About a Boy Brings Out the Very Best of Hugh Grant
By Eleanor Laurence
Hugh Grant is the master of adorable, bumbling loners, playing each with a mischievous twinkle in his eye. He’s riffed on the type in Three Weddings and a Funeral, Notting Hill and Love Actually. But it’s in About a Boy that the charming Grant meets his match: a 13-year-old Nicholas Hoult.
The movie opens on Hugh Grant’s character, Will, watching Jeopardy on TV. “Who wrote the phrase ‘No man is an island?’” queries Alex Trebek. Cue signature Grant voiceover (really, what is Hugh Grant film without a solid V.O. alerting you to settle in for cozy, comedy vibes?): “In my opinion, all men are islands, and what’s more, now’s the time to be one.” Of course, this statement, made ever so confidently, is a false hypothesis — one the rest of the movie rebuffs to comedic effect.
Grant’s cynical Will is set on maintaining minimal emotional contact with the world; Nicholas Hoult’s character, Marcus, is the hopeless romantic bulldozing into his life. He’s a middle schooler with a depressive single mom (played brilliantly by Toni Collette), in desperate need of a mentor. And while Will is just about the last person you could possibly imagine giving life advice, in the absence of literally anyone else, he’ll have to do. The mentor quickly becomes the mentee, however, when Will falls for a single mom and implores Marcus to pose as his son. How the hijinks on that particular plot point resolves itself, you’ll have to watch to find out.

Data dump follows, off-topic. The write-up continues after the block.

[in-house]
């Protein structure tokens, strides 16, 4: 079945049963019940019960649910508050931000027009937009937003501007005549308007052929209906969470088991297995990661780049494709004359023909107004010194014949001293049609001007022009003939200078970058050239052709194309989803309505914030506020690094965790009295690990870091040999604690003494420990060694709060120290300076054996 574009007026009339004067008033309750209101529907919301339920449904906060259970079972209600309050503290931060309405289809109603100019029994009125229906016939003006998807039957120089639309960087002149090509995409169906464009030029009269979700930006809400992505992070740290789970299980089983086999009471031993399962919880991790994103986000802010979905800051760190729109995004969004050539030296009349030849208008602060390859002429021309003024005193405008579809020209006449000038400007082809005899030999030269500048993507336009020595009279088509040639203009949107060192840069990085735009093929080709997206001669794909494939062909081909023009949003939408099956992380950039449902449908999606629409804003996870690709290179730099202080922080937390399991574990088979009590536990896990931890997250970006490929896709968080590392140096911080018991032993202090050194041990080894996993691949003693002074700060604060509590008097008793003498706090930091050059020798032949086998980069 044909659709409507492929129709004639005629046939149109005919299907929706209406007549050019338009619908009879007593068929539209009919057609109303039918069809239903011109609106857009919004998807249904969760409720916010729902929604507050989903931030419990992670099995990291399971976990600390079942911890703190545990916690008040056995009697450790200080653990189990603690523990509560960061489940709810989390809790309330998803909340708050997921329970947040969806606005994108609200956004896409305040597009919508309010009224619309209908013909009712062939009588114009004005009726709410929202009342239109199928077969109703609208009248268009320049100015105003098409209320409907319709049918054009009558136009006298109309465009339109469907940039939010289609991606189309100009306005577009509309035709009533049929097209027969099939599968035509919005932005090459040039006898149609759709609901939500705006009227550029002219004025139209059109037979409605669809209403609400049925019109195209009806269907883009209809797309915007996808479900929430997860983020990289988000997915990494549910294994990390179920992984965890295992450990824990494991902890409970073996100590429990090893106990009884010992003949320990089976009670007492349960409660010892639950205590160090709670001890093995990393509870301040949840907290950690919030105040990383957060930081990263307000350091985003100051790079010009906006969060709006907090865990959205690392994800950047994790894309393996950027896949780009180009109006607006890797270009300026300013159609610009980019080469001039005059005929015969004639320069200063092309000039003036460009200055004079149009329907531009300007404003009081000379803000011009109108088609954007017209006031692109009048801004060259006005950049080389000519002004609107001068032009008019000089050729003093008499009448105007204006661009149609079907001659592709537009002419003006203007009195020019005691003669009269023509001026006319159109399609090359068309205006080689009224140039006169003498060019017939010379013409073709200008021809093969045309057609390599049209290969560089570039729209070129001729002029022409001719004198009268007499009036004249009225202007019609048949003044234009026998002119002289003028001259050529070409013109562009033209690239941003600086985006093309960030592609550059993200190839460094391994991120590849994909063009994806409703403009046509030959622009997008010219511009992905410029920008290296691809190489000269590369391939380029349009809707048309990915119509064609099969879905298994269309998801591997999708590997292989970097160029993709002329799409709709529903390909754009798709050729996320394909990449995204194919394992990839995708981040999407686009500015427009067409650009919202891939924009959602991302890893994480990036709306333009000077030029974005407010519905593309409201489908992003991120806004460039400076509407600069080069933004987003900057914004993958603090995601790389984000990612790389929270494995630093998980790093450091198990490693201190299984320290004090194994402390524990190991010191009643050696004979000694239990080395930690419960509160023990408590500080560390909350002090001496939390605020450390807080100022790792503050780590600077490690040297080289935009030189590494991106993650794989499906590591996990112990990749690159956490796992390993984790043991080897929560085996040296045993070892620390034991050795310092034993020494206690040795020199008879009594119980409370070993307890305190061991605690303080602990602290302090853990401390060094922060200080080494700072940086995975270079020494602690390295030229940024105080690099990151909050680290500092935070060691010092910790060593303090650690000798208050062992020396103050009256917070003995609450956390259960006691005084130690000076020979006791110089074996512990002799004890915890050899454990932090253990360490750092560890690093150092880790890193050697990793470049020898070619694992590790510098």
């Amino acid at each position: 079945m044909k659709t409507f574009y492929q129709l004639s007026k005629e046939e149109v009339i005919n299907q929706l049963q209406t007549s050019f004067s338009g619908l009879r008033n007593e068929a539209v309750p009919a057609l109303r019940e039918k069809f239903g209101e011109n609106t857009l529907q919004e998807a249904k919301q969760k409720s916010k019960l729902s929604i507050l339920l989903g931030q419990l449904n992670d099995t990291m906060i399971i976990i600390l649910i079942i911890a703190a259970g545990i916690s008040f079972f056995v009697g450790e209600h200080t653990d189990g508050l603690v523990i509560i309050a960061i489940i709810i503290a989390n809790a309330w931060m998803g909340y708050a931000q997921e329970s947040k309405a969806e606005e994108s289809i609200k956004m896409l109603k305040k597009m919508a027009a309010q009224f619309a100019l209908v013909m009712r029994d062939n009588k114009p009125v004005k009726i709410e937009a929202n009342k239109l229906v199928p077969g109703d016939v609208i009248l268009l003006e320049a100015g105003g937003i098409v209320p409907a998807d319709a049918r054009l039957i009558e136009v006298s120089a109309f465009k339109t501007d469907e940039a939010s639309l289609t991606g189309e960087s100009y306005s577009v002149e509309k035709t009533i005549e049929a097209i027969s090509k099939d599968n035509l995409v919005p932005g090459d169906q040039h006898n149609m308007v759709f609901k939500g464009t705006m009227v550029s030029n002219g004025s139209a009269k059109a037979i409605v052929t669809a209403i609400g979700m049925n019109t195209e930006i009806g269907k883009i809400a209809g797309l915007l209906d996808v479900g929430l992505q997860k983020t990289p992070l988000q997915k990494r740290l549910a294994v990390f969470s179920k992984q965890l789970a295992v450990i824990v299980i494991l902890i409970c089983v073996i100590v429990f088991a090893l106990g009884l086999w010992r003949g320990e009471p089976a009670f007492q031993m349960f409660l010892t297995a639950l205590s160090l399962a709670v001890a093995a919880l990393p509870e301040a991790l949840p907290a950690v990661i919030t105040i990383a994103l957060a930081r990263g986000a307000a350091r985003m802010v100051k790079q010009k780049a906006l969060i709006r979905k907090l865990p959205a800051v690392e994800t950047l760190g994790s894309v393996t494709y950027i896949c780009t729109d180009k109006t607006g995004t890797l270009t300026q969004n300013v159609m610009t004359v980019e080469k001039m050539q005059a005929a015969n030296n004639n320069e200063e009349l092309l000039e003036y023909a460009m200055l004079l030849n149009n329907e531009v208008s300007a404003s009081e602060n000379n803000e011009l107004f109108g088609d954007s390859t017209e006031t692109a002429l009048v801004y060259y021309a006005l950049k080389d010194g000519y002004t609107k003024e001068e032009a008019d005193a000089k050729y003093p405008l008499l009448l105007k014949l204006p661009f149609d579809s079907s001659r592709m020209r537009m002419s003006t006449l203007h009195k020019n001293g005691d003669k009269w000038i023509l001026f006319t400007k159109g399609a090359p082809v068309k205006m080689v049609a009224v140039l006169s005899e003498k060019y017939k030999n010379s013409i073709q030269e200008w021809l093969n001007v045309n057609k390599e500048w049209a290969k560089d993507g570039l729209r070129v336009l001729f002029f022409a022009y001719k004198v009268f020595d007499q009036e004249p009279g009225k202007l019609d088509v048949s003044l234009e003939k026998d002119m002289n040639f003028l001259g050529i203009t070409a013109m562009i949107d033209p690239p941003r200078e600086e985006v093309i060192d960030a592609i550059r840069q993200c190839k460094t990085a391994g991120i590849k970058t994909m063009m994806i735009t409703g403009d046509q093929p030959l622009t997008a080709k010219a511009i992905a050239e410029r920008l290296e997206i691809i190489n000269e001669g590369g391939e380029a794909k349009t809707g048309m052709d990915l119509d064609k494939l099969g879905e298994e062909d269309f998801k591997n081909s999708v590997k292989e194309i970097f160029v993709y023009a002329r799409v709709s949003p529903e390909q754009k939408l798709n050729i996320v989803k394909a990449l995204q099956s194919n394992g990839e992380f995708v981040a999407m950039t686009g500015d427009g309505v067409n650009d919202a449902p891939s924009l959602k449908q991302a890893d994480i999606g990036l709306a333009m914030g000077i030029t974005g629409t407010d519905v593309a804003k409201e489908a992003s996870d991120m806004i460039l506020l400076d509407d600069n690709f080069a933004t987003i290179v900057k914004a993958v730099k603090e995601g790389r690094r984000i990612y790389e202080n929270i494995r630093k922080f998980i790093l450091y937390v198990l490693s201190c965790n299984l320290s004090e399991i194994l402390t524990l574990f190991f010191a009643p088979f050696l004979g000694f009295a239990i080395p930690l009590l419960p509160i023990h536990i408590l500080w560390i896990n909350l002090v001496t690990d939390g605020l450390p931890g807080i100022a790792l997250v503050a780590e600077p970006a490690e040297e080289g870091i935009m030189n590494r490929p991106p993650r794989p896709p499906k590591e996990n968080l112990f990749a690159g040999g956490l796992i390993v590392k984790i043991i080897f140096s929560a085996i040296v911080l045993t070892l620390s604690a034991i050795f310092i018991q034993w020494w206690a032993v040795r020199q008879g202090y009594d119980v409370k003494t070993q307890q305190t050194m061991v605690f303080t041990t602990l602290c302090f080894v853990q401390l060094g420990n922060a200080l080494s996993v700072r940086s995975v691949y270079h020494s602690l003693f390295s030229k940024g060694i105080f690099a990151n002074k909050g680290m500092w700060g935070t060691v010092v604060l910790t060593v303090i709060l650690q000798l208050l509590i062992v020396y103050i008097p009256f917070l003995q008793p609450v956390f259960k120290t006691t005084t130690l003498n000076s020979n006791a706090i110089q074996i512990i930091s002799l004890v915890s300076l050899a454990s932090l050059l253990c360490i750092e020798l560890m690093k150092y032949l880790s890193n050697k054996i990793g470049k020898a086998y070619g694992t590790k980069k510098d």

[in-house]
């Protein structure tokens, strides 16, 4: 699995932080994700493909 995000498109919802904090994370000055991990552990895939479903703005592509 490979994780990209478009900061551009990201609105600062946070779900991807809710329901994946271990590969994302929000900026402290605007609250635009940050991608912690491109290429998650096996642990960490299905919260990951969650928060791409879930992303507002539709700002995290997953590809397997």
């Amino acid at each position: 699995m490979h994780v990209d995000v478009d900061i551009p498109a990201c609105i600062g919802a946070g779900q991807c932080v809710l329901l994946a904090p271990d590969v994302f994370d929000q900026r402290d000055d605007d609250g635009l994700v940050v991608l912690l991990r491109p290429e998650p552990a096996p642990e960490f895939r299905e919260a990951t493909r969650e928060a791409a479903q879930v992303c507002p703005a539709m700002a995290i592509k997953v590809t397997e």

The beauty of About a Boy (which is based on a Nick Hornby novel by the same name) is it never once feels cliche. Heartwarming? Yes. Predictable? At times. But the dialogue is sophisticated, the jokes original and the characters — most important of all — believable. Will, wealthy and carefree, seems content drifting along until young Marcus enters his life. He becomes the parent figure Marcus desperately needs (certainly not the one he deserves). For his part, Marcus plays the role of son to the best of his wingman capabilities.
While About a Boy certainly shares qualities with the romantic comedy genre, romance takes a backseat to the larger story of friendship between Will and Marcus, and the lessons each imparts on the other. More specifically, it tracks how lives collide, knocking people off the course they’d resigned themselves to. It’s a beautiful coming of age tale — for Marcus, but also for Will, the man able to avoid growing up until life barges through his door in the shape of this boy lost in the wilds of pre-adolescence, demanding attention.
**Extra props to anyone who spots the Game of Thrones cast member cameo. (Hint: Natalia Tena.)